Candidates hold different visions on housing, infill


Crouse pledges to end homelessness, Biermanski wants to tackle property taxes

St. Albert’s mayoral candidates have different views on affordable housing.

Incumbent Nolan Crouse feels the current council has done a good job by helping various affordable housing projects in the last three years and he’s looking forward to continuing on the same path if he’s re-elected as mayor.

“It’s a little bit of everything and that’s what we have to tackle,” Crouse said.

Challenger Shelley Biermanski wants to change the city’s affordable housing focus.

“My stand is to make everyone’s homes affordable and then work on affordable housing,” she said.

The landscape

The previous council, on which Crouse was a councillor, legalized basement suites in 2007. Since then council has provided or pledged about $4.4 million (mainly from provincial affordable housing grants) toward several projects: two Habitat for Humanity duplexes in North Ridge, a proposed 24-unit Habitat project in Akinsdale, a 96-unit apartment complex in North Ridge and a 42-unit addition for disabled adults at North Ridge Lodge.

Council also approved a rezoning that opened the door for the newly complete Rosedale development on Hebert Road, Crouse said. And this month council approved a 96-unit apartment complex to be built by a private developer, he noted.

“I believe we’ve made a lot of progress in moving this agenda forward,” he said. “This is not easy stuff.”

Biermanski’s assessment of the city’s work isn’t complimentary.

“I think it’s terrible so far,” she said.

She thinks municipalities, including St. Albert, are simply “throwing money at charities” to take care of the problem.

She wants to implement zero-based budgeting and trim unneeded spending to reduce the property tax burden for St. Albert residents who already own homes.

“There has to be a way of lowering the price of services and taxes,” she said. “I haven’t seen where they spend all their money yet. There’s probably too much spent on a lot of things.”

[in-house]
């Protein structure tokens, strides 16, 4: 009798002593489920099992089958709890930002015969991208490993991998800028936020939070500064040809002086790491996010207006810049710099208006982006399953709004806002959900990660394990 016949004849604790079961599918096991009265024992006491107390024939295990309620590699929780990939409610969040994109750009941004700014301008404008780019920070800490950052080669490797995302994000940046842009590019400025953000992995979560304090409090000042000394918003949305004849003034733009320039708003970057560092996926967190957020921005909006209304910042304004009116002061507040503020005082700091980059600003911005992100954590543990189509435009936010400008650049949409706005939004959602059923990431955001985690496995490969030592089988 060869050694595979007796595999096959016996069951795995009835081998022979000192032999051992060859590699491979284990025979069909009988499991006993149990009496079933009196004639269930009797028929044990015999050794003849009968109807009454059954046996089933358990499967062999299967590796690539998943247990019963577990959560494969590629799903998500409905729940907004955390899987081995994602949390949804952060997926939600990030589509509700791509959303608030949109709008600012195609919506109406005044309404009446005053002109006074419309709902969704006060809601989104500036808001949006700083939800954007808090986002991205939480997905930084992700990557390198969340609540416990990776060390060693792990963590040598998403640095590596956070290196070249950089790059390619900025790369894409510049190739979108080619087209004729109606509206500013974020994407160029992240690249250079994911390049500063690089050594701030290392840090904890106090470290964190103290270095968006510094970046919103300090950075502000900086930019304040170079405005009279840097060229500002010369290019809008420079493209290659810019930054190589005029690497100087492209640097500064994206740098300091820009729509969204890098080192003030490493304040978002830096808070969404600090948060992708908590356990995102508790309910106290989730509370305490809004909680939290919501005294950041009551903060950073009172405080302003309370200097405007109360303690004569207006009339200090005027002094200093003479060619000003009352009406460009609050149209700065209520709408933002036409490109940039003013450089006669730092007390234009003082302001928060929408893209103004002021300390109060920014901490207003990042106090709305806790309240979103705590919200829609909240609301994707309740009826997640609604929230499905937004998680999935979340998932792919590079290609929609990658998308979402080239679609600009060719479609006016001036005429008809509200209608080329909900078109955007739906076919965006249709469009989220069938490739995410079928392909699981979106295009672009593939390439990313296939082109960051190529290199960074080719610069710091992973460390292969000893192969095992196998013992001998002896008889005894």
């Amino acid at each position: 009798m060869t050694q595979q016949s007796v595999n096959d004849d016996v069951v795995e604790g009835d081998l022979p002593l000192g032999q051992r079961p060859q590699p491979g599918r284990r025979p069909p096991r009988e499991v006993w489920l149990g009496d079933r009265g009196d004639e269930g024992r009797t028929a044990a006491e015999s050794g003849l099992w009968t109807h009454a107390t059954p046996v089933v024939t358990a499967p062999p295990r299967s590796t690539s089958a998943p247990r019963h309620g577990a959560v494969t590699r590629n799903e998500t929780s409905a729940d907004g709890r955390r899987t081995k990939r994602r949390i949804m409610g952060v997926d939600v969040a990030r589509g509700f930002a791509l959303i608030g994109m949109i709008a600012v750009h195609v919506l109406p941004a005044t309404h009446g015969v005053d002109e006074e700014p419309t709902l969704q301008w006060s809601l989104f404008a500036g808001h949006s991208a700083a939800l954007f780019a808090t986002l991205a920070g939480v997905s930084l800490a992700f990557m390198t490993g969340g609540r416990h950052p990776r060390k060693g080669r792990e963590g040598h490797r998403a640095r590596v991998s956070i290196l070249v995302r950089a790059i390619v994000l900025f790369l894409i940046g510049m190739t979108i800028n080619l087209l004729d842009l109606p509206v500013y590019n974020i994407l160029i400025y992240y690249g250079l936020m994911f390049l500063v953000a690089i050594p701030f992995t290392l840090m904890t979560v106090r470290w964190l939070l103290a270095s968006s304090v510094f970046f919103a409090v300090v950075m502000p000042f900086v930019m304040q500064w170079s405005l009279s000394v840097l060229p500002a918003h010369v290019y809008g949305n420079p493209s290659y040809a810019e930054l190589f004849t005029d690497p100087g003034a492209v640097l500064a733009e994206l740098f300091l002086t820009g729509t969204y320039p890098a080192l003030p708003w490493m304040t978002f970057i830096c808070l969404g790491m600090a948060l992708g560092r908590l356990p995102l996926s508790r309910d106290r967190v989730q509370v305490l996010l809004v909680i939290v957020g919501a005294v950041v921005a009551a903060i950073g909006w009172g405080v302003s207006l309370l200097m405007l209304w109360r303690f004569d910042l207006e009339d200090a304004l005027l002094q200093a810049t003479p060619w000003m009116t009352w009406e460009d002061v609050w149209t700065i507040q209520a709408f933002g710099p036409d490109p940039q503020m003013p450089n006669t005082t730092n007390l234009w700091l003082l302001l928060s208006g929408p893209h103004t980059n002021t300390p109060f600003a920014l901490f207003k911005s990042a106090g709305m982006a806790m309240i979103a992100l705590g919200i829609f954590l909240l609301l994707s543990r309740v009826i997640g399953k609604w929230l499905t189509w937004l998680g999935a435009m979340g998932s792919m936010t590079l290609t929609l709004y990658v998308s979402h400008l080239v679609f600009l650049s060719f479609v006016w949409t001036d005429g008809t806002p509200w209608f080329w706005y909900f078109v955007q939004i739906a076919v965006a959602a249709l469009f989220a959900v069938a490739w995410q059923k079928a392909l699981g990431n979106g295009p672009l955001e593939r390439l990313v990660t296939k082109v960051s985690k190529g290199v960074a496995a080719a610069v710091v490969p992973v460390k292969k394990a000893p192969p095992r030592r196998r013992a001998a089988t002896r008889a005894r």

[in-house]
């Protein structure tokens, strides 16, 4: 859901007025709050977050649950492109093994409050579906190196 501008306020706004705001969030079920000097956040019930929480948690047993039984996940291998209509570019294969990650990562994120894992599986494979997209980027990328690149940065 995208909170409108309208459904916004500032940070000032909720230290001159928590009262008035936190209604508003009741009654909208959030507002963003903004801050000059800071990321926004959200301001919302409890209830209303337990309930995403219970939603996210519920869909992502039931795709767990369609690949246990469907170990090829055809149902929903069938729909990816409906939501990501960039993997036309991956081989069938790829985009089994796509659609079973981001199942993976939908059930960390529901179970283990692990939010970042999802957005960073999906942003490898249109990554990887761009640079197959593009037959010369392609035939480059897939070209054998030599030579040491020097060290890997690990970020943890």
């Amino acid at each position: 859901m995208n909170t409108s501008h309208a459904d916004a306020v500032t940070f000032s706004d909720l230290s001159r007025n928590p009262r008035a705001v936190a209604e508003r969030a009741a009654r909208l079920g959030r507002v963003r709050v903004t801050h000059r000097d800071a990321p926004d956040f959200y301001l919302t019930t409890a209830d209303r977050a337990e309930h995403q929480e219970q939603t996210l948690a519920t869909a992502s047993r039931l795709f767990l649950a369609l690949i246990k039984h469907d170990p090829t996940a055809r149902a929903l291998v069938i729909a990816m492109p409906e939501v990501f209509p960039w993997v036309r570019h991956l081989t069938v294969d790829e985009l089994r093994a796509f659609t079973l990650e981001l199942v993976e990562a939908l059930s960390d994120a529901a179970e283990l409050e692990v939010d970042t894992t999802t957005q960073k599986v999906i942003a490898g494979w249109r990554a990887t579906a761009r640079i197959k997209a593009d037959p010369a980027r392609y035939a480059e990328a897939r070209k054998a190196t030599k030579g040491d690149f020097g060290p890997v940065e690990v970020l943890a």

Consulting and social events were two areas she would target.

Crouse has asked city administration for a homeless count by the end of October.

“Part of my vision, if I’m back as mayor, is to completely end homelessness [in St. Albert],” he said.

Planning and zoning

Crouse thinks affordable housing initiatives should be pursued through a combination of infill projects and those in newly developed areas. Biermanski is not in favour of infill.

Both candidates feel the city can help broaden the housing options on the market by addressing areas like lot sizes in the land use bylaw.

“That’s a great direction to go in,” Biermanski said. “Then you have neighbourhoods where it’s planned. You’re not trying to distort what’s already there.”

In 2005 city council approved land use bylaw changes that allowed smaller lots and restricted the size of homes on those lots to 137 sq. metres (1,475 sq. ft.) However, in April of last year council lifted the house size restriction under pressure from developers. Crouse voted against that change.

“We have a job to do but we also can’t be manipulating the market too much,” he said.

70 Arlington Dr.

The highest profile affordable housing project of late has been 70 Arlington Dr. Both candidates felt the Habitat for Humanity project should have been handled differently.

The project first became public last fall when Habitat for Humanity held an open house to share its concept for a 63-unit townhouse project. Neighbourhood anger caused that number to erode to 58, then 34, 30 and now 24, which Habitat is now reviewing.

The process included two open houses, five emotional evenings of public hearings and a design charette that Akinsdale residents call a charade because their recommendation of 12 to 16 units wasn’t accepted.

Biermanski, who lives on Arlington Drive herself, has been highly critical of council’s approach.

“I would not have brought in Habitat because I think they’re on an agenda now to do [larger]types of buildings,” she said. “I would never have planned a project of [63 units] ever, in any neighbourhood,” she said. “That’s changing a neighbourhood too drastically.”

Crouse said the city followed its consultation process to the letter but clearly needs a new process.

“There’s a little manual on how to work on a NIMBY project and that’s not the manual that we follow. We have our own manual and it’s not good enough,” he said.

He wants to make two changes if re-elected: bring in a new consultation process that would put roundtable input as the first step and adopt infill guidelines that lay out a process for developing in existing neighbourhoods.

Crouse acknowledged that council’s handling of Arlington could be perceived as wavering but he said council didn’t back off on its desire to do something on the land.

“We’ve done some heavy lifting on this one and I’m ready to take it to the next step,” he said.

Biermanski would like to see the project shelved.

“I’m totally against the project,” she said. “I think they should just admit they were wrong.”


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